mitchell whitelaw on Fri, 25 Sep 1998 10:31:40 +0200 (MET DST)

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<nettime> a-life and online nature

a-life and online nature
by mitchell whitelaw

Cyberspace habitually adopts the image of nature. Gene Youngblood proposed
"The Intermedia Network as Nature" in 1972; twenty years later Douglas
Rushkoff coins the "datasphere" and populates it with viral memetic
replicators. A handful of parallel devleopments suggest that somehow,
these metaphors are being literalised. The web has been infested with a
population of agents, virii, bots and crawlers; virtual spaces have begun
to sprout artificial life, and a-life itself has begun to talk about the
net as a prospective habitat, a virtual ecosystem.

Implicit in these phenomena is an unstated fantasy of virtual nature, an
online garden formed as two imaginary spaces merge as cyberspace meets
the simulation-space of a-life. At its most extreme this fantasy promises
a virtual Eden infused with evolutionary autonomy, a space with all
cyberspace's aspirations to be ubiquitous, communal and transparently
accessable. It would mean an end to cyberspace as an artefact, a
construction; rather it acquires its own internal, natural logic. This
would be the ultimate garden: a natural space where nobody gets hurt;
plentiful, complex, immersive and utterly benign. We could safely thrill
at its autonomy, its emergent behavioural surprises, because it would be
safely, computationally caged. And this fantasy eliminates the
uncomfortable conflict between the forces of capital and the wellbeing of
nature; in fact, capital buys computer power, and with more power you get
more simulated detail, higher resolution, a richer artificial ecosystem.
Virtual nature can be unproblematically bought and sold: the lion lies
down with the lamb: a-life thrives beside secure credit-card transactions;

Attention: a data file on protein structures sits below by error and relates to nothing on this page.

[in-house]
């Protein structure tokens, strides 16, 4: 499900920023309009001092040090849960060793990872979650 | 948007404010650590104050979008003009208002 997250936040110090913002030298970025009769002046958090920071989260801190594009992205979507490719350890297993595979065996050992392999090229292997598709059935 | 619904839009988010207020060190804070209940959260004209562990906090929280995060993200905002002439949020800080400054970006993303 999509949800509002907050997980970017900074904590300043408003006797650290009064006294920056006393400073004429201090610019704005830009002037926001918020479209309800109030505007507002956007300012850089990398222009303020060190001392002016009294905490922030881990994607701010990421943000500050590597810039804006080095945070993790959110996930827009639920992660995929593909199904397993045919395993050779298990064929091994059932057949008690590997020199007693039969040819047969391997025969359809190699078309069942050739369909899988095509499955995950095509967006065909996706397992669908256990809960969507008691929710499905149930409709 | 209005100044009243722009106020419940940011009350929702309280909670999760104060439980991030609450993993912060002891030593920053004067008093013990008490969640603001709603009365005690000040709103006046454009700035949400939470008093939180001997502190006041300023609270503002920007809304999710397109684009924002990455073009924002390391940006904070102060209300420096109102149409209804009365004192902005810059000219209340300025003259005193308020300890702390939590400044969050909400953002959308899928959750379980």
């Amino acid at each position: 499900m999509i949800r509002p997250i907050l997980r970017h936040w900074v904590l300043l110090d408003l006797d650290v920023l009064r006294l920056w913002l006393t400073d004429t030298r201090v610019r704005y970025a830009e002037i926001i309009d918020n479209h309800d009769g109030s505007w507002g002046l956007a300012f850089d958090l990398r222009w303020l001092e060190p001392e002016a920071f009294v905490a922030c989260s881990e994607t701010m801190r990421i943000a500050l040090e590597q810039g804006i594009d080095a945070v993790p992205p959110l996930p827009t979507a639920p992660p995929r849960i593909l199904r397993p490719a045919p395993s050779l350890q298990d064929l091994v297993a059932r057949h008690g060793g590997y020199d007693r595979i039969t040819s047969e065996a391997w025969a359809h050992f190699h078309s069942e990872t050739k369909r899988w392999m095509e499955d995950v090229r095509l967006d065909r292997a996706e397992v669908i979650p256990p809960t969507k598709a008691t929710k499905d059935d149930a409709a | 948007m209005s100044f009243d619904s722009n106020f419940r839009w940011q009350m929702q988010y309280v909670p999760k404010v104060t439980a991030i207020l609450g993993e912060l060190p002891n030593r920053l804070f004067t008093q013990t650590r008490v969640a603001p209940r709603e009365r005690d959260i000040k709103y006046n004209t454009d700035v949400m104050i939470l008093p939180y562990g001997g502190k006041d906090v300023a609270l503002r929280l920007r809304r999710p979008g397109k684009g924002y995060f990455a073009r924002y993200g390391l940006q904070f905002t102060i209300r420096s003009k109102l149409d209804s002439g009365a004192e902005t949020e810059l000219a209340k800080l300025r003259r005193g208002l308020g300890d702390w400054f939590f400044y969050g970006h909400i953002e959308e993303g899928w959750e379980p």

our computers serve banner ads and render foliage while they burn fossil

Attacking this fantasy is easy because it's an overstatement, a rhetorical
overconstruction, an attempt to solidify a nebulous conjunction. But
what's interesting about a-life is the way the ideas underlying it slip
away from this critique, based as it is on an opposition between the
artificial and the natural. The dynamics of complex systems, their
properties of self-organisation and emergent structure, suggest an
immanent machinism, a way of understanding the flows of matter and energy
which simultaneously produce "nature" and "culture". A-life in this
paradigm is just another self-organising flow, tightly connected to
specific flows of culture, technology and capital. Contemporary
net.culture uses a-life as a container for a romantic, idealised notion of
Nature; the imaginary online Garden grows as naive toy-natures intersect
with the rush towards life in cyberspace, and answer cybertopian desires
for an anthroponature. But the more cyberculture invests in a simulated
life-space the more it will be distracted from the dynamics of its own
concrete life-space, and the complex processes which ground one in the

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